These charts explain why the retail crunch is hurting department stores in Australia

Rob Elliott/AFP/Getty Images

The decline of the department store in Australia has been accelerating from several directions.

Myer, which yesterday released its first quarter 2018 numbers showing another fall in sales, explained to an investor day briefing what has been happening in the market.

Notably, the fact that it’s tougher for department stores than it was even just two years ago.

Overall Australian retail sales growth has dropped to 1-3% since mid-2016 from 5%-6% in 2015.

Full service and discount department stores sales growth weakened sharply in mid-2016, falling for 11 of the past 13 months.

And footfall in shopping centres — the number of people shopping — has been in consistent decline over the past 12 months.

This chart tells the story:

Source: Myer

Myer CEO Richard Umbers says customers are increasingly shopping online, and traffic to shopping centres and physical stores is declining.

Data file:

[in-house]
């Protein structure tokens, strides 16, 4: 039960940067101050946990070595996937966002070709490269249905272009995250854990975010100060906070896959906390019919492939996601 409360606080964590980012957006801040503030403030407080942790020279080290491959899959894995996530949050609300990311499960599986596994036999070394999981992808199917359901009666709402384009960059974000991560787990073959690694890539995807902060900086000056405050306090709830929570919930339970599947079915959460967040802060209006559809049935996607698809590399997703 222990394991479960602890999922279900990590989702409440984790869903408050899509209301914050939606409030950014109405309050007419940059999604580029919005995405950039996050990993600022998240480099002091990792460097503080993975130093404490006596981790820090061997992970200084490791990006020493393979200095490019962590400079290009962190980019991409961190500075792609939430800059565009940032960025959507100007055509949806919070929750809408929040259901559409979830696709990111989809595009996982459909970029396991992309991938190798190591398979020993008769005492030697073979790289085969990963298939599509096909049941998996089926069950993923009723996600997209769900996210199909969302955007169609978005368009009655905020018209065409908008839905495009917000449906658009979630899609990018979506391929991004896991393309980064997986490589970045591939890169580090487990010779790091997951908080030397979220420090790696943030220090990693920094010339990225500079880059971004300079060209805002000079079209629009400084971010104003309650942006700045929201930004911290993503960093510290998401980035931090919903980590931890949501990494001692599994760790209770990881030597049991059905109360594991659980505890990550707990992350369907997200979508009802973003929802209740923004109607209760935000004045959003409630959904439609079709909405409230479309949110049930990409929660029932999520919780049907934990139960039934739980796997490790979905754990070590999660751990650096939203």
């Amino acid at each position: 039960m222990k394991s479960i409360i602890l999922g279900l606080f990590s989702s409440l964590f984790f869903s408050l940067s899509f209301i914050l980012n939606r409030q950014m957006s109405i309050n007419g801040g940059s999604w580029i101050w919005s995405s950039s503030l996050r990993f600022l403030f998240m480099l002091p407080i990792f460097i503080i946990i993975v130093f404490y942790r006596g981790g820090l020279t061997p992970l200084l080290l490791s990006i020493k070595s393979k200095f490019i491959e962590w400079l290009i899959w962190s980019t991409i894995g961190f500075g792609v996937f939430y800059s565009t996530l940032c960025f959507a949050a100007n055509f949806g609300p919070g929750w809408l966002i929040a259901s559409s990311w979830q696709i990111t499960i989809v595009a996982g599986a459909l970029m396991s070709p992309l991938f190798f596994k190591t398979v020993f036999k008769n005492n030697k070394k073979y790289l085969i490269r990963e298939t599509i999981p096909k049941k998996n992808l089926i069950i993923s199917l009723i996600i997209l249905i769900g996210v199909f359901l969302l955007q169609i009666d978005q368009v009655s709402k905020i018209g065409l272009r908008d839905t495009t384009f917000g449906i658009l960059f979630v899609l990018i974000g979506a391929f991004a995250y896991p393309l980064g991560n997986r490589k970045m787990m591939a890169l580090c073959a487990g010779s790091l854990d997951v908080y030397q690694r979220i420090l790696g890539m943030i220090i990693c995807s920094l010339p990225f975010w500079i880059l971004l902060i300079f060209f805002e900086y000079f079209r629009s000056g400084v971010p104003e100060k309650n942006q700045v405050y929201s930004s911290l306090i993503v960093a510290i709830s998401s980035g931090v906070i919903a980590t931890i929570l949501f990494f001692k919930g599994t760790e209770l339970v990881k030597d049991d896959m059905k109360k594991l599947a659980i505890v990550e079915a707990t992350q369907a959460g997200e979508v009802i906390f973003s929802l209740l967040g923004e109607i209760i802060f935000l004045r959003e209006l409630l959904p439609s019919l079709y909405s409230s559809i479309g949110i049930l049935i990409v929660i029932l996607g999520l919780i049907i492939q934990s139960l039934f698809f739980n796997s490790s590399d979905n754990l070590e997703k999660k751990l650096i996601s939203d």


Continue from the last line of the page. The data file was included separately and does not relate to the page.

The department store’s own metrics in digital and online are moving in the right direction.

“Sales, profitability, click and collect take up, website traffic and conversion are all increasing,” Umbers says.

Rapid online migration is only one factor. The overall market is changing rapidly, as these charts show:

Source: Myer

Millennials are becoming a bigger part of the shopping market. And they like to shop online and spend more cash on entertainment and experiences.

At the same time, wage growth has slowed to an all-time low of less than 2% a year, households have fewer dollars to spend after paying the bills and overall consumer sentiment is low, as these charts show:

Source: Myer

Research by industry analysts IBISWorld research confirms that frugal consumers and online shopping have reduced foot traffic.

The next big retail test is Christmas. An estimated 10.8% of all retail spending occurs in December in the lead-up to Christmas Day.

“Despite the season’s importance for shopping centres, growth in Christmas spending has slowed over the past five years,” says Kim Do, IBISWorld senior industry analyst.

“More conservative retail spending can largely be attributed to negative consumer sentiment, along with subdued growth in household consumption expenditure and household discretionary income over the same period.

“Many consumers have opted to shop online as a result of these trends.”

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